Ainsley Platte, 14
District Nine Female
Sometime early in the morning, when the sun is barely peeking over the faux mountains in the distance, Ainsley is shaken awake by a nightmare. She bolts upright, only remembering vague sounds of screams and blood splatter, but it's enough to unsettle her anyway.
Clumsily, she gets to her feet, squinting against the neon lights decorating the street beyond her shelter. This land she's stumbled upon may be the weirdest yet, if the giant orange cones are of any indication. It doesn't matter, though—the cones make a good hiding spot for the night. She thinks they're supposed to be food stalls, but the floor is clear enough that she could sprawl and get as comfortable as possible. Of course, it wasn't easy, but Ainsley's exhaustion easily won out.
The nightmares apparently beat even that.
Ainsley presses her fingers against her eyes, trying to force the images out of them. More of the nightmare comes back to her as she leans on the counter.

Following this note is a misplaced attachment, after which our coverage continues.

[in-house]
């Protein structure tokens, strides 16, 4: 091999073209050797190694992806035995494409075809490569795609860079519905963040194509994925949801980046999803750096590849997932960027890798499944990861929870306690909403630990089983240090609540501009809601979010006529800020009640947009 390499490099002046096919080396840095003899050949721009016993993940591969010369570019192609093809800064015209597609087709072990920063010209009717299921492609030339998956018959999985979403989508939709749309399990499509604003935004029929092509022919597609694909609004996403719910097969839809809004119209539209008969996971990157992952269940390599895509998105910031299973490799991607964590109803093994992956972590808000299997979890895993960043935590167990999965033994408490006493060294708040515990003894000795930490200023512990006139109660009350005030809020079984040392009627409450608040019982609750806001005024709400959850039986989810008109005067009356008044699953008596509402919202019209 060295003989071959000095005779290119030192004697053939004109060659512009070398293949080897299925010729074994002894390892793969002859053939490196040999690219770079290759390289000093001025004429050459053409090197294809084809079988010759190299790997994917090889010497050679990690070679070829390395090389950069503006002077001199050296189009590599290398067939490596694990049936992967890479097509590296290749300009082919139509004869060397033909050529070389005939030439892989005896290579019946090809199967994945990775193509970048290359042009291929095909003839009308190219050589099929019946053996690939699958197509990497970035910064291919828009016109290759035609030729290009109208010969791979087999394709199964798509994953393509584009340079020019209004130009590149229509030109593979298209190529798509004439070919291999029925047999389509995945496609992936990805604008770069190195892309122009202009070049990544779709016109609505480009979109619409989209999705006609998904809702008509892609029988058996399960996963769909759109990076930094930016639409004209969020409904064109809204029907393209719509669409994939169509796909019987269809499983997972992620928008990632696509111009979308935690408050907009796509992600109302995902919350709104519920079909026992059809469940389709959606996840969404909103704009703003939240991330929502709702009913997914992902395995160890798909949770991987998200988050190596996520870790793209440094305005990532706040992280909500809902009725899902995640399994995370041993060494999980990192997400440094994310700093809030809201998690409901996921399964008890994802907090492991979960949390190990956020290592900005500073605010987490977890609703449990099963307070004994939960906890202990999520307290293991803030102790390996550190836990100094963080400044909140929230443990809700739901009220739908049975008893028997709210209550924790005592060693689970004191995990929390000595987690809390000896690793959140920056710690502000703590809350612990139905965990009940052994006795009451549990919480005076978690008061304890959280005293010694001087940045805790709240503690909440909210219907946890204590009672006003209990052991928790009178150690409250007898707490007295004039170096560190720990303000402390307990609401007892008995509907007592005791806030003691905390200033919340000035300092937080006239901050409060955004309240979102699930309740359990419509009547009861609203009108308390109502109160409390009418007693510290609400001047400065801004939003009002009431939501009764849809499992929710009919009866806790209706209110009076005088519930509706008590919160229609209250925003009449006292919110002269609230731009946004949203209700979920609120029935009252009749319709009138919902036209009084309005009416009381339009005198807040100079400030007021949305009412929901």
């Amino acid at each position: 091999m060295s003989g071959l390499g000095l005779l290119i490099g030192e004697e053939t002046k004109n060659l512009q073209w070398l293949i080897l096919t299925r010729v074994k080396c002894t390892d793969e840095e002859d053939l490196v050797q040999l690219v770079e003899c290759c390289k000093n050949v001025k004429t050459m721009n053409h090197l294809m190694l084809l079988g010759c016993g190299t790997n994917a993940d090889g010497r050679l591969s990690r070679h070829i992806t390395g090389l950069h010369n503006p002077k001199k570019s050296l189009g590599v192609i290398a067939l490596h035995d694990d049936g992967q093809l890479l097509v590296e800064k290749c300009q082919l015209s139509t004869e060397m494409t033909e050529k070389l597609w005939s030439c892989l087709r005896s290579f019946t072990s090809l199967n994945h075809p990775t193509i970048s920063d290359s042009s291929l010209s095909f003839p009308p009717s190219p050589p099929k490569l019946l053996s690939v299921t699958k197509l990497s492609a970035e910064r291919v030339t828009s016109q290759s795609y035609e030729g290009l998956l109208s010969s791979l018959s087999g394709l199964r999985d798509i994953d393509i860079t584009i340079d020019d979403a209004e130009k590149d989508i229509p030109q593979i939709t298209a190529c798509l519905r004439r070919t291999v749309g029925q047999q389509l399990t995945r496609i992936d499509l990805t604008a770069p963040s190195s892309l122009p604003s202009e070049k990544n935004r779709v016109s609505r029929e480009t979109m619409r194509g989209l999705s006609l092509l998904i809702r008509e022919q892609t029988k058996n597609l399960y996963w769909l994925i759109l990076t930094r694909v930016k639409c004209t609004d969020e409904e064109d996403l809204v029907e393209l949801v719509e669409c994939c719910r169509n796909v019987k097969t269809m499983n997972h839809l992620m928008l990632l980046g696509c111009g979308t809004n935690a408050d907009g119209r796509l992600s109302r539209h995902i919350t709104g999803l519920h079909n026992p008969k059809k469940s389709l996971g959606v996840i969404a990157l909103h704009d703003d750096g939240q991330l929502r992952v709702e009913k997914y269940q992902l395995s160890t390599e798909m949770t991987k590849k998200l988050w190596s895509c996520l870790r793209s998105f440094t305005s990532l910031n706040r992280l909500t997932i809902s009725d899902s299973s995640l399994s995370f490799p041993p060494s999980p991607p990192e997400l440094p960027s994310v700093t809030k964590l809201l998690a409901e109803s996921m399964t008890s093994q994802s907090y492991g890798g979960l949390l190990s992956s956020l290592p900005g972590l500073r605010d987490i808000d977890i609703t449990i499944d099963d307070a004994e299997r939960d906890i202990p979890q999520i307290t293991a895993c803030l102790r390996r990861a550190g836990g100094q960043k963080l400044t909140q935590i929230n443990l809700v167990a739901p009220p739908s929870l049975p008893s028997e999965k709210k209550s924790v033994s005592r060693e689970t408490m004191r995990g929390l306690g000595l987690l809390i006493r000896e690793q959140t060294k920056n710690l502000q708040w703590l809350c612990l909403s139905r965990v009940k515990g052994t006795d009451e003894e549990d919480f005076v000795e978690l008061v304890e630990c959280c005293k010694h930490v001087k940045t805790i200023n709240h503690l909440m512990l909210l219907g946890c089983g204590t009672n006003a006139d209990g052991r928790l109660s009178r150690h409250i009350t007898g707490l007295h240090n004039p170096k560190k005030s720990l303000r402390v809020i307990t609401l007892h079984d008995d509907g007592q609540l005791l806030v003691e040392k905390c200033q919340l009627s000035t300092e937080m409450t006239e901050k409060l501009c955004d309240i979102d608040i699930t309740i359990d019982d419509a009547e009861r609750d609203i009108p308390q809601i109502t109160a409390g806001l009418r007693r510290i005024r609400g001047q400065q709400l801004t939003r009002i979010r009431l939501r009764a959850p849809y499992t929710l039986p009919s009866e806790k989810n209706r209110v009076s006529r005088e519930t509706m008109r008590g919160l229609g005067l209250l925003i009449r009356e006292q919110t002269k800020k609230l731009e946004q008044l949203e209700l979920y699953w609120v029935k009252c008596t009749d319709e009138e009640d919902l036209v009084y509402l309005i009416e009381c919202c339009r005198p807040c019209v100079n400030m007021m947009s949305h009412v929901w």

—Ashe, killing Lyndie instead of Navarro—
—Lana's bones splintering with a deafening crack, backdropped by her agonized screams—
—Ashe on the boat, except this time she stabs Ainsley instead of tying her down, making her bleed red into the water—
Her grip around the counter tightens as she attempts to batten down the horrors swirling in her head, reminding herself that this is a terrible place to do this. Once she wins, she'll have an eternity to deal with all of this. But right now, she needs to shelve it all and keep it together.
(It's easier said than done.)